Familysearch is much more than the IGI
I was surprised to see numerous references to the International Genealogical Index (IGI) in the Masterclass feature in August’s issue of your magazine. The IGI is described as a ‘Legacy’ collection on the Familysearch website. It
hasha almost 893 million entries, but they have not been added to since 2008. Nevertheless, the wealth of data sets, many with images attached, has continued to grow massively on Familysearch and I strongly recommend researchers do not rely solely on the historic IGI but use the excellent search function on the main Familysearch record search page, which offers powerful functionality and many more record sets that have been indexed by an army of volunteers.
Incidentally, an early gap in the availability of English parish registers was during the English Civil War and the Cromwellian period when registers were not kept, hidden or lost. Earlier, between 1553-1558, when Catholic Mary Tudor was on the throne, Church of England records may also be absent. Steve Archer’s website FamilySearch: a Guide to the British batches ( archersoftware.co.uk/igi) was previously unknown to me, but has now been bookmarked for future reference. Sylvia Murphy, New South Wales, Australia Editor replies: You are right Sylvia, it is rather ‘old school’ of us to refer to the collection of parish records on Familysearch.org as the IGI which, as you point out, is a legacy database and just part of what is now available on the website.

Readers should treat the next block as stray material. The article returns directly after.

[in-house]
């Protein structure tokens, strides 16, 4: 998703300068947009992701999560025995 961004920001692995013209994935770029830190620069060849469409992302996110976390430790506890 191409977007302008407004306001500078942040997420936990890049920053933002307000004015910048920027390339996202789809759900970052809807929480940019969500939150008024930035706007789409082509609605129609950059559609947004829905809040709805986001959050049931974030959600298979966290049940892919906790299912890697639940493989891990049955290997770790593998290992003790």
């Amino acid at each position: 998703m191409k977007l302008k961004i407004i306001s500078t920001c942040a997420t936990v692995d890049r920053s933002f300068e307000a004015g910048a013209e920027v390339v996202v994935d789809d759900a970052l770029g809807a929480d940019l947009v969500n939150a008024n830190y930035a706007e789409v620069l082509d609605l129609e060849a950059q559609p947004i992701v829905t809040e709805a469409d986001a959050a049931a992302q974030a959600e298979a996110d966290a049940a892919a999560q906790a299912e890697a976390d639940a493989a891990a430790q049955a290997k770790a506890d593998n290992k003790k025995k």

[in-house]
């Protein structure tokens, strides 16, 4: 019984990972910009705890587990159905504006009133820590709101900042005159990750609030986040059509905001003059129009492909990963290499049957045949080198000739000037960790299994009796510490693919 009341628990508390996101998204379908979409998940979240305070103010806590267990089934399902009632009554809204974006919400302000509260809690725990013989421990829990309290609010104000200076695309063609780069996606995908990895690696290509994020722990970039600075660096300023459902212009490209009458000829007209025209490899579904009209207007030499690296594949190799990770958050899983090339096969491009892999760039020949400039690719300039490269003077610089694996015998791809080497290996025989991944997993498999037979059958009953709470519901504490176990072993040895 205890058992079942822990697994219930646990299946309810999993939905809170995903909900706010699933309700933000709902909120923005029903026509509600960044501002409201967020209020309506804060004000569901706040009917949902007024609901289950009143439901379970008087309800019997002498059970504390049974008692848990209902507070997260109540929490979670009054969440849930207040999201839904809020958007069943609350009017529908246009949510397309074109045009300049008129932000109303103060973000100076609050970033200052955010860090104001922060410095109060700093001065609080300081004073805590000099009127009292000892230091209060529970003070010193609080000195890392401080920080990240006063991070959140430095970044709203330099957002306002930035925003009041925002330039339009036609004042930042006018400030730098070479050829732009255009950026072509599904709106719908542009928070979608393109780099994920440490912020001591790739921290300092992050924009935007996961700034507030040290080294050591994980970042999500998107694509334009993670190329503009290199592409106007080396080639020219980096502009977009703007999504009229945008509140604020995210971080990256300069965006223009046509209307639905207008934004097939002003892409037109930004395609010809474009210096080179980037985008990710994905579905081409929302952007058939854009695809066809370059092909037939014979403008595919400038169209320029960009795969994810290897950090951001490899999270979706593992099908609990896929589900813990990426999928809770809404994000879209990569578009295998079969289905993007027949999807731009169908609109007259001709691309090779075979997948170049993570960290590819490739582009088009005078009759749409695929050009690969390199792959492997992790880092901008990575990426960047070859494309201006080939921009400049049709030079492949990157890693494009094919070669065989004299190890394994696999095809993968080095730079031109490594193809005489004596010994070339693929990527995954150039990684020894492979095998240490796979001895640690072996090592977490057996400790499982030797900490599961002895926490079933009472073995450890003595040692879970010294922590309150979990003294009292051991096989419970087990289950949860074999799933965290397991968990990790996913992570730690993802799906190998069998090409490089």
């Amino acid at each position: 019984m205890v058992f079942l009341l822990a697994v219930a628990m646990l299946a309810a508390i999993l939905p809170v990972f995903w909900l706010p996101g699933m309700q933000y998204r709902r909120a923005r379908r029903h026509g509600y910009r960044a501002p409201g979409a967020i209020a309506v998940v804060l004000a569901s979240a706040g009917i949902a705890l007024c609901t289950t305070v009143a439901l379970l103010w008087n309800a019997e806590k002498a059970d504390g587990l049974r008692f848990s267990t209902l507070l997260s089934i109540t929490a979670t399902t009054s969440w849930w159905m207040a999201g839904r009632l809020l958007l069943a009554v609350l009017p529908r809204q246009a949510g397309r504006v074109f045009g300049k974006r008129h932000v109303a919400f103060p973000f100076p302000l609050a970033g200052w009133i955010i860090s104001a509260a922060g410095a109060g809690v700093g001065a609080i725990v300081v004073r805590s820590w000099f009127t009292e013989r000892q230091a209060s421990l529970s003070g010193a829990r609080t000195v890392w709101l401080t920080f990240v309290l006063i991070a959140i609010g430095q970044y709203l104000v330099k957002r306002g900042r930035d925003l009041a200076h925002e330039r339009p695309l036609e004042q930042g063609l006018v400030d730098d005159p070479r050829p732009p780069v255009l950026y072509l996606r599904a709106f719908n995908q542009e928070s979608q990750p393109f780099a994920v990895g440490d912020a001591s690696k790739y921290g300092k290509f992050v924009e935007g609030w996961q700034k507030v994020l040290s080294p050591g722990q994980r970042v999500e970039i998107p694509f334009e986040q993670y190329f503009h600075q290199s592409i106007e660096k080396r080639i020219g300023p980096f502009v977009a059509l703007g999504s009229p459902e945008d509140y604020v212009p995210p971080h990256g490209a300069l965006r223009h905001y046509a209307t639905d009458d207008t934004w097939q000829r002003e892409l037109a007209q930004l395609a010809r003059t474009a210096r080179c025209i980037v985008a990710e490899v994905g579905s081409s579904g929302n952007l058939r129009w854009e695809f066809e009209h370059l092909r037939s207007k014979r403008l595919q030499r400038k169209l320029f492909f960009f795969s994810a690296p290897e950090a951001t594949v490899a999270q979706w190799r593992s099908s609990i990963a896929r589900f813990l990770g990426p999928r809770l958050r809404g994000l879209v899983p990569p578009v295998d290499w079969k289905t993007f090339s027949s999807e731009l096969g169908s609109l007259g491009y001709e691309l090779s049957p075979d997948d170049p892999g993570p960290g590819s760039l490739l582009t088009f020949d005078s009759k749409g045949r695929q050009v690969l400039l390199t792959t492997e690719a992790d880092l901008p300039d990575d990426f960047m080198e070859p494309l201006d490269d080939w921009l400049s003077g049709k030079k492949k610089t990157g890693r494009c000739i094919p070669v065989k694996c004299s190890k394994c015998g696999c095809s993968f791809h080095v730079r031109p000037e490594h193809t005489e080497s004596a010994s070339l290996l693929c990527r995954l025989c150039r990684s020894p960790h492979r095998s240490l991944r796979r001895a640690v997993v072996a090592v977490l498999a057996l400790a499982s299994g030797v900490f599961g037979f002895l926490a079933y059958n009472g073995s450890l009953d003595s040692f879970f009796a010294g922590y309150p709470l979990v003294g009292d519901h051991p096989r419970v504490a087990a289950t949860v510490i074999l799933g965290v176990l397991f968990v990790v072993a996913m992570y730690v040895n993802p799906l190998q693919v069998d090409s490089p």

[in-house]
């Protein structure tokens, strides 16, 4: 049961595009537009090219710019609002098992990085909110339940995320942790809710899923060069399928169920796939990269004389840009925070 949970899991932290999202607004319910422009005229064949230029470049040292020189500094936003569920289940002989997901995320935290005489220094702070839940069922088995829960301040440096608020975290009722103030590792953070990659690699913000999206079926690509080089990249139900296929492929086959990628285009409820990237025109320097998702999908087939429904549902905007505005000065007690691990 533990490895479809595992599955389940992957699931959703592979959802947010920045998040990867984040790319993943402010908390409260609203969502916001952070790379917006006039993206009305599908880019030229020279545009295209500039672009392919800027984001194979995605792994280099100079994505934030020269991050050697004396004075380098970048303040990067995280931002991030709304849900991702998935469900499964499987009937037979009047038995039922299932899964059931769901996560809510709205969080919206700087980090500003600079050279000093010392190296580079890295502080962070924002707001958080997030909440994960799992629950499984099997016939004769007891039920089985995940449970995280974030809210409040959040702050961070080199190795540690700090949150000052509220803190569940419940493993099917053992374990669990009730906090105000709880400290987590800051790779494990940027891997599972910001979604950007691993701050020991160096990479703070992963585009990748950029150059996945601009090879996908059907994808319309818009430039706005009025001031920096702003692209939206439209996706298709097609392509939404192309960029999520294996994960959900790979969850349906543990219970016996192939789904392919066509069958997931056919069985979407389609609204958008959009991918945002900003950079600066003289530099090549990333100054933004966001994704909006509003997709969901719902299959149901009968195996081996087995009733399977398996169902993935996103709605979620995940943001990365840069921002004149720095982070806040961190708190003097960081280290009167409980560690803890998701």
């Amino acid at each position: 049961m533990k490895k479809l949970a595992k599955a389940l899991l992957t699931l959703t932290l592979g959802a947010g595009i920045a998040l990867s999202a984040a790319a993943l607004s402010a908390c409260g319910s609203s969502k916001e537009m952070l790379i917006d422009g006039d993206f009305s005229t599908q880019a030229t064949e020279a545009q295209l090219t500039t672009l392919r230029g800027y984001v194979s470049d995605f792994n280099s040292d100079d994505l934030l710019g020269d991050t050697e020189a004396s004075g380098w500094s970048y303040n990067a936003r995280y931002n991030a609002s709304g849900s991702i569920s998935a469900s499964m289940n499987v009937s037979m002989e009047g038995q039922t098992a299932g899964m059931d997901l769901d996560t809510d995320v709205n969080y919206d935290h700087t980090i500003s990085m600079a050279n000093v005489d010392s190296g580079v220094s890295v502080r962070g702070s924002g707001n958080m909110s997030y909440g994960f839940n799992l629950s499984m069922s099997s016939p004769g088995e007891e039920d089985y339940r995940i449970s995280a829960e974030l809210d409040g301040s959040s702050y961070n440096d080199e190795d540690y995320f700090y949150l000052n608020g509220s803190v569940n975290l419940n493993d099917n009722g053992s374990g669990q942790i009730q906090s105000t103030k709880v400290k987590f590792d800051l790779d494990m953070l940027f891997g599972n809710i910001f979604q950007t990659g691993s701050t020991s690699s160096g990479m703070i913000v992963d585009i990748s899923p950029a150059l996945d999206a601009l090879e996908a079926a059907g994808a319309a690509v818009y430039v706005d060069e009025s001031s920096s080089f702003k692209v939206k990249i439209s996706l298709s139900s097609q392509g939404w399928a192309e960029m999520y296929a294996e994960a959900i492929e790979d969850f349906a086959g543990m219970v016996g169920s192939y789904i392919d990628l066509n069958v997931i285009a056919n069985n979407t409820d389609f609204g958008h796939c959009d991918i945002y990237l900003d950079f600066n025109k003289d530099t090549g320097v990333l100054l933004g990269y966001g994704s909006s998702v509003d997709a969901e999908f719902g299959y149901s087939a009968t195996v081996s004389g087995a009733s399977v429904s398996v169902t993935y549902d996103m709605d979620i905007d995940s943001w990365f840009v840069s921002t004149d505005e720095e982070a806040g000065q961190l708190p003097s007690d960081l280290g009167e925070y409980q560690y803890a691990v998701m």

He predeceased her, dying in February 1919, ensuring that he was a long-term subject of conversation and speculation in the family by leaving most of his substantial assets to a “wife” in the Far East! I remember it being said that the second marriage took place before it was strictly legal, but Rebecca’s feature mentions marrying your deceased wife’s sister was made legal in 1907, so they clearly waited until after that.
The third sister remained a spinster until her death in 1964 at the age of 101, and she maintained a close eye on any transgressions by subsequent generations.
James F Archibald, Sherborne, Dorset Editor replies: Sounds as if your grandfather’s sister’s husband was an interesting character!
Robert Koya-Rawlinson’s postcard shows fishermen – including George Hooper – in Castle Square, Tenby, in 1908